United States v. Douglas, No. 09-4955-cr (2d Cir. November 23, 2010) (Miner, Katzmann, Hall, CJJ) (per curiam)
Defendant Douglas was trolling a fetish Internet chatroom, and struck up an acquaintanceship with a Vermont police officer posing as “Liz,” a thirty-eight-year-old divorced nurse with a thirteen-year-old daughter, “Anna.” Douglas tried to persuade Liz to bring Anna to him in Alabama so that he could “train” her to be a “sex slave.” There was a lot of back-and-forth, which included Douglas’ offering to help pay for the trip and find Liz a job near where he lived.
Douglas was convicted, after a jury trial, of violating 18 U.S.C. § 2422(b) by using an interstate facility to entice a minor to engage in criminal sexual activity. On appeal, he argued that the statute did not apply to him because he communicated only with a person he believed to be an adult. The circuit rejected this argument and affirmed.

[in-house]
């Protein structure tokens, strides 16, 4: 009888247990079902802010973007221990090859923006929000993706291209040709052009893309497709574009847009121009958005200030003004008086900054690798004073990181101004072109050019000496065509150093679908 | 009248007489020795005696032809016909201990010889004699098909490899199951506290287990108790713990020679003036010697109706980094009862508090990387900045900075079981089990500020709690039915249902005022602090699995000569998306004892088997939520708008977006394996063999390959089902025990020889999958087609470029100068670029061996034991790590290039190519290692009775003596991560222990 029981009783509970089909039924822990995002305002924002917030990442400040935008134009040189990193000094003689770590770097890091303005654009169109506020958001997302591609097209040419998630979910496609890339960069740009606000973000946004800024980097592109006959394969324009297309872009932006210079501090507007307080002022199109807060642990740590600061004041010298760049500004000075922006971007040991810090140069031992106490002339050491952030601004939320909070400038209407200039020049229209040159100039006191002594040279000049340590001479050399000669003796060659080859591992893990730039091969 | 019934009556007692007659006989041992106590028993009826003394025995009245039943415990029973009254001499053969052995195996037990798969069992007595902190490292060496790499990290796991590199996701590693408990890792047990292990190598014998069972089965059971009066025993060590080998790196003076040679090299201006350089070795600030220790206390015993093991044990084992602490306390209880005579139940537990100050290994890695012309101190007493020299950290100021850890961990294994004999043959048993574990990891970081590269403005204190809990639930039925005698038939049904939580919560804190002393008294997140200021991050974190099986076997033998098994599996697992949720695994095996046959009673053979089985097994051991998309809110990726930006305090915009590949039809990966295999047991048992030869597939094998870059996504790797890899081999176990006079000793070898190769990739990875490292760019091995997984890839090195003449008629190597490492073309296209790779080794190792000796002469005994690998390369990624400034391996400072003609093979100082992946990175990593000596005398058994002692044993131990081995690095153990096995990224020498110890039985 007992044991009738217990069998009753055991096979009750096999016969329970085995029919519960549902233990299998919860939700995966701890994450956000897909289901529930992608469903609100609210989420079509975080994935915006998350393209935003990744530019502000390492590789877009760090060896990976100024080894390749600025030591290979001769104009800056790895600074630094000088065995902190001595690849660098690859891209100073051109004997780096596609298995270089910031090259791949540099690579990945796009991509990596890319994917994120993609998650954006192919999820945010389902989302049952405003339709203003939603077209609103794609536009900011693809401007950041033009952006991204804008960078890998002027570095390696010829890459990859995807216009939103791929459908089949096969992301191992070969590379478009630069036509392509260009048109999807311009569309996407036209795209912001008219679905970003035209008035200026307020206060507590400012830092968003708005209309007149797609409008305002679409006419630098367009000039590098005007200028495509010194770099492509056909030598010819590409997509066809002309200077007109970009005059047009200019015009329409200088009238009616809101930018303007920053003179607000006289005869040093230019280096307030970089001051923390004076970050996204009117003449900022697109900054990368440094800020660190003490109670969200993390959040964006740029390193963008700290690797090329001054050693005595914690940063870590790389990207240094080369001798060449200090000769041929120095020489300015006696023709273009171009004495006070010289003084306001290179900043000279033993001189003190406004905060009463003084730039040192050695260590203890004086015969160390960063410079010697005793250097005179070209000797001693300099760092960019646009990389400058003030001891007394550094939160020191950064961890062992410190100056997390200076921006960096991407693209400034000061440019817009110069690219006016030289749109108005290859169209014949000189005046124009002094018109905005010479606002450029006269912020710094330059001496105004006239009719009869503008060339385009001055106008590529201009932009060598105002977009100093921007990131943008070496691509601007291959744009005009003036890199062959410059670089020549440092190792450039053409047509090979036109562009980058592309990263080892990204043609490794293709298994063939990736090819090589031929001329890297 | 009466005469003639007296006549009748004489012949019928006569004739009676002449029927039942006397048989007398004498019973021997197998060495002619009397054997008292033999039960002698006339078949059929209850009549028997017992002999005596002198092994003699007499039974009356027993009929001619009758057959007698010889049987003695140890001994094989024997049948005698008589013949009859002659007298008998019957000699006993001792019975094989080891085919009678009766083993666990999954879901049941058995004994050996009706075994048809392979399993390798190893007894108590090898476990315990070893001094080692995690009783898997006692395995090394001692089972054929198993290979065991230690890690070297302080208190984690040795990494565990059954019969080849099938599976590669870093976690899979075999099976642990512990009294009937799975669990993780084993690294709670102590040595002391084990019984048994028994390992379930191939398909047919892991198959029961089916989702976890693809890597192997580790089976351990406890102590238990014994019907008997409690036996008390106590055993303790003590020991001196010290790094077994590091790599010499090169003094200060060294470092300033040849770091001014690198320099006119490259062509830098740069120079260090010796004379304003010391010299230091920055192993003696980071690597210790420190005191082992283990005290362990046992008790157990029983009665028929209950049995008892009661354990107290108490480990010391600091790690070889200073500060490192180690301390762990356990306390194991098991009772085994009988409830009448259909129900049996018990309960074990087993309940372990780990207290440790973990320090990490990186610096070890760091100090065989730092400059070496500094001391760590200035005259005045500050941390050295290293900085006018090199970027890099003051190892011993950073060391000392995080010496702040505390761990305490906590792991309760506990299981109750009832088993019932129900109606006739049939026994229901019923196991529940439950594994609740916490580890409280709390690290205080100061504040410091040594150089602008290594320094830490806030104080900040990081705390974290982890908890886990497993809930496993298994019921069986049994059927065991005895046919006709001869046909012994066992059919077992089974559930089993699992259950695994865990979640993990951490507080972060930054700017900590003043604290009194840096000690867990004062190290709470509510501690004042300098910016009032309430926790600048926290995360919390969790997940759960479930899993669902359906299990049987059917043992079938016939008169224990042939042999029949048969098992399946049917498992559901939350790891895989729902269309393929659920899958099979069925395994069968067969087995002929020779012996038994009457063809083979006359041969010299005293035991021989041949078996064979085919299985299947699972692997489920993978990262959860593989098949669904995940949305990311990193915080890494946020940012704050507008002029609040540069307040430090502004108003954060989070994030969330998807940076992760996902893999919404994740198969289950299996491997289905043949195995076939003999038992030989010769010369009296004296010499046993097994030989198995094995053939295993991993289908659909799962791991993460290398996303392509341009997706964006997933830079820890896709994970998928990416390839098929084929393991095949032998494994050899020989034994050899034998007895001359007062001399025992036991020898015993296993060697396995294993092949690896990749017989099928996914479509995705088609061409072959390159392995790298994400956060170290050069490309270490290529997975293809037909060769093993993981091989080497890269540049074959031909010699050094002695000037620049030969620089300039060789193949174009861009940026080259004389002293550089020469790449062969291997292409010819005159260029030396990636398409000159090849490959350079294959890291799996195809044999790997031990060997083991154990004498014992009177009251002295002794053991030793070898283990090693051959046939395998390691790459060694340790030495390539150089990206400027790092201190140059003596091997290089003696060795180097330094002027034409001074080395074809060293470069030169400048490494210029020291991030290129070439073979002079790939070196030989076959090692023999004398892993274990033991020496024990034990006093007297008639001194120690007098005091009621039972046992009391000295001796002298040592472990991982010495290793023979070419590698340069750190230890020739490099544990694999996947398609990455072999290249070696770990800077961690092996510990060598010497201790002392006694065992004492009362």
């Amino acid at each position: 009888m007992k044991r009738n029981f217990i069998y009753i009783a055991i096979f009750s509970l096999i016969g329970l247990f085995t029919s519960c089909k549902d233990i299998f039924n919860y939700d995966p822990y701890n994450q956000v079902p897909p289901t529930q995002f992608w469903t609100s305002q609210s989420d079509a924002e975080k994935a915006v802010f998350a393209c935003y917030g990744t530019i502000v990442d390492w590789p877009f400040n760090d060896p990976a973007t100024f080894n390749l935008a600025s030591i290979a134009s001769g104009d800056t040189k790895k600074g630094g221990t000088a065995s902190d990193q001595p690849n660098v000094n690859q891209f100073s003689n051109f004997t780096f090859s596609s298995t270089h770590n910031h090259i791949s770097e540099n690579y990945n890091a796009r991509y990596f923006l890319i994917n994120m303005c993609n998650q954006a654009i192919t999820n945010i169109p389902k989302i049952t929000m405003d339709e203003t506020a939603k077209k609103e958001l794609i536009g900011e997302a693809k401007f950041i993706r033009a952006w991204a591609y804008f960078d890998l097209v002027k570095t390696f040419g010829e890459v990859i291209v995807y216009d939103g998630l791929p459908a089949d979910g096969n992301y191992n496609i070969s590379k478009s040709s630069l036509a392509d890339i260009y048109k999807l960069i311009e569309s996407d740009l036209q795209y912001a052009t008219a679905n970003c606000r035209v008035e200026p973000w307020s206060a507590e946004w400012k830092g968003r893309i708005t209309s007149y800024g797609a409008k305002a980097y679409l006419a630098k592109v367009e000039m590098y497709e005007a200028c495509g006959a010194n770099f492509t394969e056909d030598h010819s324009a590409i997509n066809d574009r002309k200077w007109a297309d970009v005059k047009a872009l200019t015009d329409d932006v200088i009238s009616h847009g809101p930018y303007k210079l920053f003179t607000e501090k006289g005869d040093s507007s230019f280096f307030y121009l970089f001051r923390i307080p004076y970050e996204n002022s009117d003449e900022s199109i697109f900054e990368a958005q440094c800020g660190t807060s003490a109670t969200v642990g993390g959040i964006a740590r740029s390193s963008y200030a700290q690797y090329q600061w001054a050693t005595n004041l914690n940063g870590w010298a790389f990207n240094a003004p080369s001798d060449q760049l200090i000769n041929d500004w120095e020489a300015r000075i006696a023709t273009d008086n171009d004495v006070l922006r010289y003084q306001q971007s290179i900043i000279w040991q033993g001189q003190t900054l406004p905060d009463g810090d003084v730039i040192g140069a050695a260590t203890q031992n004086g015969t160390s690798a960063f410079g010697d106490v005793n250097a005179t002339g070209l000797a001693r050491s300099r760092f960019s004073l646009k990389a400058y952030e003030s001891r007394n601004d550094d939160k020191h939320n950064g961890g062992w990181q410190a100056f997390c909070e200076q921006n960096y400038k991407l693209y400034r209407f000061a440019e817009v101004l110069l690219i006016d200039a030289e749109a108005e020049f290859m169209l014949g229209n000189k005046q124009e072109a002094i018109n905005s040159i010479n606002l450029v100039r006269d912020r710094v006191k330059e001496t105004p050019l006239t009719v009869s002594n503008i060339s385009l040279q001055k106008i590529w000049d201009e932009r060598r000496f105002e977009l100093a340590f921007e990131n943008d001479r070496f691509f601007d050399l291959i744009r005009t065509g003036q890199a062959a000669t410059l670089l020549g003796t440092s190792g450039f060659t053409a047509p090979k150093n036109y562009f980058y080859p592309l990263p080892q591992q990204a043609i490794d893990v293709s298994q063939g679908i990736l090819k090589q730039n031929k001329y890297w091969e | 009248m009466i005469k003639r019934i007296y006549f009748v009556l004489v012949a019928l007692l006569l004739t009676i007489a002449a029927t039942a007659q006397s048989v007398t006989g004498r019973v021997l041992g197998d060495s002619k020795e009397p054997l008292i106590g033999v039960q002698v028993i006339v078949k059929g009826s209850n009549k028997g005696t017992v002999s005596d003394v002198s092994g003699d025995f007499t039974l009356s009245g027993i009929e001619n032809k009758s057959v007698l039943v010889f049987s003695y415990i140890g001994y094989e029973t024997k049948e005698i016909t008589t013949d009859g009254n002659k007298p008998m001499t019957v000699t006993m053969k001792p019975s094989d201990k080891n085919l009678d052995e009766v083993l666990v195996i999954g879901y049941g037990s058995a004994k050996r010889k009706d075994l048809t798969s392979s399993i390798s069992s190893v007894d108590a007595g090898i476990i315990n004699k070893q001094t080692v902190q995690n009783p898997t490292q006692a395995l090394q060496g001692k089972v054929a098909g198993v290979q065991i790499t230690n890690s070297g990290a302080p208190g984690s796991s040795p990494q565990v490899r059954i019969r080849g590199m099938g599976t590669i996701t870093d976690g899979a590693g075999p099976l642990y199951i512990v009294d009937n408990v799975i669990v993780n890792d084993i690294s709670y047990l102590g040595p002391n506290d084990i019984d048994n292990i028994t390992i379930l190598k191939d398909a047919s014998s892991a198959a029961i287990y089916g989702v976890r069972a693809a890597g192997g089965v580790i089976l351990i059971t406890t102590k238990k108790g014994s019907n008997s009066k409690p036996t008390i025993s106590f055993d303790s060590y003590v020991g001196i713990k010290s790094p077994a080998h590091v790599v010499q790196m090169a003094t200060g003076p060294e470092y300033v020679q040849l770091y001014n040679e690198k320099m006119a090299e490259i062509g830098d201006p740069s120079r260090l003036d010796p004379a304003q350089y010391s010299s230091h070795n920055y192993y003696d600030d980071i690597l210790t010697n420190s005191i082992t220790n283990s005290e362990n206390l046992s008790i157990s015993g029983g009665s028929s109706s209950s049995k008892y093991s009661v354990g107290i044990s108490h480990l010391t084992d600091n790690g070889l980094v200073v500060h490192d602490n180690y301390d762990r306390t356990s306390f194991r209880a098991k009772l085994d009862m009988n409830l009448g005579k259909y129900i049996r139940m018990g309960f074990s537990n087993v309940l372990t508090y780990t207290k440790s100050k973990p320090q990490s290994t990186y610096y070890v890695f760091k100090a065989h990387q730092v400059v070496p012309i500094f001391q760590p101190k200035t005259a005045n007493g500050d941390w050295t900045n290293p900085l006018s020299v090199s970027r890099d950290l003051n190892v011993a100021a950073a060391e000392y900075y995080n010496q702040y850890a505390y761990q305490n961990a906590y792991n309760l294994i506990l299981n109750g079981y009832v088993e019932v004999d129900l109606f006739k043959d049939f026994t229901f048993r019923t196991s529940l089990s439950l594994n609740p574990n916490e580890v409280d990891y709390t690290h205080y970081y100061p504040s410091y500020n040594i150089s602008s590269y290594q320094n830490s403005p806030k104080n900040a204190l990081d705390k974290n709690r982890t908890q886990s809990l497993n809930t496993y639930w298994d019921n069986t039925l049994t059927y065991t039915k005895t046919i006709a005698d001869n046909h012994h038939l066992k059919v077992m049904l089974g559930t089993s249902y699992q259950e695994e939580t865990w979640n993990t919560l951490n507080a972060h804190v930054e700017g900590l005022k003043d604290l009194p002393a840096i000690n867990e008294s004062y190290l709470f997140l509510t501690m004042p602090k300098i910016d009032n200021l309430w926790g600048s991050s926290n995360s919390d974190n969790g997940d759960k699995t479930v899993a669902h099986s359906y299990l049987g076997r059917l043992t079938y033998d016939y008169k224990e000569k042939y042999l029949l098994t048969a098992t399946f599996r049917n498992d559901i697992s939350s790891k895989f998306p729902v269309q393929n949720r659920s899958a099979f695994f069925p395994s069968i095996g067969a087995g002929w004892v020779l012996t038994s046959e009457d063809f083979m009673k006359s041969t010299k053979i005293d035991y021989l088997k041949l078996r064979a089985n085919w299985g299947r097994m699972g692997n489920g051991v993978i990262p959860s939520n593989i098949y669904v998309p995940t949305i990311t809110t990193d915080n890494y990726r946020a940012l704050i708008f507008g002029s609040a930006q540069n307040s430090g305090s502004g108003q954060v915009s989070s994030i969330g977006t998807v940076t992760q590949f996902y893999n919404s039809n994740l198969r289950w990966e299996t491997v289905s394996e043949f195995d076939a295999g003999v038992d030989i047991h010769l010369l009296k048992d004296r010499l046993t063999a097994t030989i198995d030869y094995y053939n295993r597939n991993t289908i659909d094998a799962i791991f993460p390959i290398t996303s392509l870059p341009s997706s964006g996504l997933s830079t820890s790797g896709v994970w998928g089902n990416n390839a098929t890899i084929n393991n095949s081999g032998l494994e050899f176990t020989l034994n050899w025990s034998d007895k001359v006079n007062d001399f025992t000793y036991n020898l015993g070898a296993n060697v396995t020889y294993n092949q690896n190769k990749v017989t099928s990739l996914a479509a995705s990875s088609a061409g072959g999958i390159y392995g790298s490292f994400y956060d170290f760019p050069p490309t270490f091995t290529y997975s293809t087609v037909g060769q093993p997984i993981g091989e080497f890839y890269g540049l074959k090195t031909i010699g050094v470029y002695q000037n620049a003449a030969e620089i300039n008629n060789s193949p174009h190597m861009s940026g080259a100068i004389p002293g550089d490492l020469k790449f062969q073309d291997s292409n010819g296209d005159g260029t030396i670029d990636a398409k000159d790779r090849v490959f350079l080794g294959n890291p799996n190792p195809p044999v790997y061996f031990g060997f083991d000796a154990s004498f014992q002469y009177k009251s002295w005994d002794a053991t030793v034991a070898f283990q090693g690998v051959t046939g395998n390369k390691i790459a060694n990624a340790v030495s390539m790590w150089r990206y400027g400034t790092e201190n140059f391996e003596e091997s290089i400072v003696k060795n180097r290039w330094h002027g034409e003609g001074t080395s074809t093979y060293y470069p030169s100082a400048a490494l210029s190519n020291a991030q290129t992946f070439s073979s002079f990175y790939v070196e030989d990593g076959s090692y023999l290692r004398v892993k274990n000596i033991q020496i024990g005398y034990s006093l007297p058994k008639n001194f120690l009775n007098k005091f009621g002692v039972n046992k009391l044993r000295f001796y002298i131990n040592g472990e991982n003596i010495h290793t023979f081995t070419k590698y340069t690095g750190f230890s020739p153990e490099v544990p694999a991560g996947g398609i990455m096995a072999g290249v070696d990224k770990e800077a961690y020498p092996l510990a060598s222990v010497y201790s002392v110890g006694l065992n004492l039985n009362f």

The court noted that the statute prohibits the attempt to entice or the intent to entice, and not an intent to perform a sexual act following the persuasion. And the enticement efforts need not be “directed to a minor in all cases” in order for the enticement to occur. Persuading a minor’s adult guardian to lead the child to participate in sexual activity also violates § 2422(b).
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